4.1 Associated Challenges.

There are several challenges related to SPI2 research that should be addressed to support the holistic design methods envisioned in this article:

  1. Both 3D component placement and interconnect routing are NP-Hard problems. Therefore, as the scale and complexity of the system increase, the number of possible solutions explodes combinatorially, increasing decision-making costs significantly. The 3D topological space is vast and challenging to navigate as there can be infinite design options depending on the tuning parameters. Therefore, it is essential to have sampling strategies that can cover the design space thoroughly and efficiently.

  2. The 3D-SPI2 problem is a highly nonlinear optimization problem that simultaneously addresses component placement, routing, and physics performance evaluation. Therefore, there is a greater possibility of encountering local solutions with continuous spatial or parameter tuning when compared to design optimization of individual SPI2 problem elements.

  3. One key challenge in using gradient-based solution methods, such as the geometric projection method [152,163], is that changes in interconnect spatial topology may impact the lumped-parameter system models (such as fluid loops) in ways that either prevent stimulation of certain designs or at a minimum introduce non-smoothness.

  4. Creating design representations that can support topology, geometry, and physical aspects of the 3D SPI2 problem in a unified way is one of the most challenging aspects. Conventional methods address at most a pair of them while solving multiphysics optimization problems. Previous work exists where all three aspects are included but they are specific to their applications and do not generalize.

  5. SPI2 design automation tools should also consider the human perspective in all steps of the problem-solving process. In particular, industry practitioners who have vast experience in handling these complex systems possess valuable design knowledge that can be leveraged while developing SPI2 design automation frameworks. Incorporating human expertise into SPI2 automation methods, however, may introduce human biases or errors.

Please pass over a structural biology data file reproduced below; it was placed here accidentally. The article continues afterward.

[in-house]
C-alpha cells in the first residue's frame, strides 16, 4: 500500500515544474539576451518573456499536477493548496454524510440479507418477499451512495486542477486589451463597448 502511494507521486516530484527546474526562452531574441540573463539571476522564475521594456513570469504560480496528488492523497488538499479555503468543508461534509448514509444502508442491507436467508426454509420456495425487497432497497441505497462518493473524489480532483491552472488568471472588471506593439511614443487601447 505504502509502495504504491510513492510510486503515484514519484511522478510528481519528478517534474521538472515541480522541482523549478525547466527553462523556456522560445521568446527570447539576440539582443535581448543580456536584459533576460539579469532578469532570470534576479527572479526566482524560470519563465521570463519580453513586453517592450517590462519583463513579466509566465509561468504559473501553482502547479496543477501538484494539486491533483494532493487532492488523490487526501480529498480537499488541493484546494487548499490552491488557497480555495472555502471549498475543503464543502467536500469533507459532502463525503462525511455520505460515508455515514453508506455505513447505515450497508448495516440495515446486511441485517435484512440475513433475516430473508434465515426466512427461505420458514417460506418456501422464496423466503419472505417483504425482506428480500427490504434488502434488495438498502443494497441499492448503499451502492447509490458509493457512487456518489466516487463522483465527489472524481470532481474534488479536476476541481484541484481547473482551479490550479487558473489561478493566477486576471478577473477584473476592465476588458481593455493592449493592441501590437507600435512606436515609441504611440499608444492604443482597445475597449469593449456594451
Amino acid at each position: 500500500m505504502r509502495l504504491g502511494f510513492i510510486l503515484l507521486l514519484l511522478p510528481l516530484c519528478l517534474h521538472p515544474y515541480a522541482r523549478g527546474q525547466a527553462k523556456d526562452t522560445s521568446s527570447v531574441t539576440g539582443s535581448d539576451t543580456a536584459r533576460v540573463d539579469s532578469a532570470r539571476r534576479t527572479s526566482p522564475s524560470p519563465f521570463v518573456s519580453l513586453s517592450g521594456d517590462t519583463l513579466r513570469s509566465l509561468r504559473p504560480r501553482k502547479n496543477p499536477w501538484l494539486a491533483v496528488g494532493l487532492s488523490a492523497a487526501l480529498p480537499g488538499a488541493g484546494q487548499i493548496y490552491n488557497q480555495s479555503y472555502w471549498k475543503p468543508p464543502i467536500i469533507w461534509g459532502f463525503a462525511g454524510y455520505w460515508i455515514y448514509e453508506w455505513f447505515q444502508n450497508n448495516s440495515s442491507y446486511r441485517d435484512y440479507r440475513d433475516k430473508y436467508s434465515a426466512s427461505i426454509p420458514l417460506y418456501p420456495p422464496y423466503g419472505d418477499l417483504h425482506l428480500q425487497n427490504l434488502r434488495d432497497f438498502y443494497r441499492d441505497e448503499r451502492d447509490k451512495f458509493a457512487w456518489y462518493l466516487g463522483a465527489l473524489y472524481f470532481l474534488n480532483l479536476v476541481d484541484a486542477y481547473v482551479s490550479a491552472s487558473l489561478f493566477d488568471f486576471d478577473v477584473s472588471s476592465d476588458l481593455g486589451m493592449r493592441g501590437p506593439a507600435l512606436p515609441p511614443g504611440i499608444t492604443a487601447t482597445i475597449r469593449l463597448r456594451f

5 Discussion

3D component placement and 3D routing problems are individually NP-Hard problems, and solving the combined problem with multi-physics interactions and couplings between system elements is thus especially challenging. Ideally, the component placement and routing problems should be solved simultaneously to achieve system-optimal designs or at the very least iteratively so that both can be considered. However, a sequential effort, such as pack-then-route or vice versa, may not be capable of exploiting fully the design coupling between all sets of decisions, leading to suboptimality. The challenges are growing in significance as system compactness and performance requirements for engineering systems intensify. For example, commercial aircraft engines a few decades ago were larger compared to current designs; modern aircraft engine cores have a much smaller diameter and thus surface area, but must incorporate essentially the same externals, such as wires, pipes, and components, as older designs.

5.1 Spatial Packaging of Interconnected Systems Vision.

Developing a holistic treatment of the SPI2 design problems will require answering several questions, including the following:

  1. How to characterize the SPI2 design space: What are its regions of interest? How do the feasible and infeasible design space regions compare with each other? What is the computational cost of determining the boundaries of the design space? What optimization methods are required to navigate the design space and how does one keep track of the explored regions?

  2. What design optimization frameworks are required to integrate different SPI2-related research areas together and search the SPI2 design space effectively, aiding both discrete and continuous decision-making?

  3. Does the SPI2 design space need to be specialized according to the properties of the SPI2 system, such as size, number and type of components and interconnects, physics, and product life-cycle cost value metrics, or can an inclusive design space be developed?

  4. How does the difficulty of the SPI2 design problem scale with increases in the number of components, constraints, or other complexity dimensions?

  5. What kinds of design tool functionality and readiness levels are required by the industry to adopt SPI2 design automation methods? What other factors influence the adoption of more capable SPI2 design methods and tools?

  6. What unified design parameterizations/representations are needed to solve the SPI2 optimization problems efficiently?

  7. How might various system-life-cycle value metrics such as manufacturing, maintenance, upgrade, overhaul, repair, and accessibility costs be incorporated as part of the SPI2 problem formulation and automated solution?

6 A Two-Stage Spatial Packaging of Interconnected Systems Design Automation Framework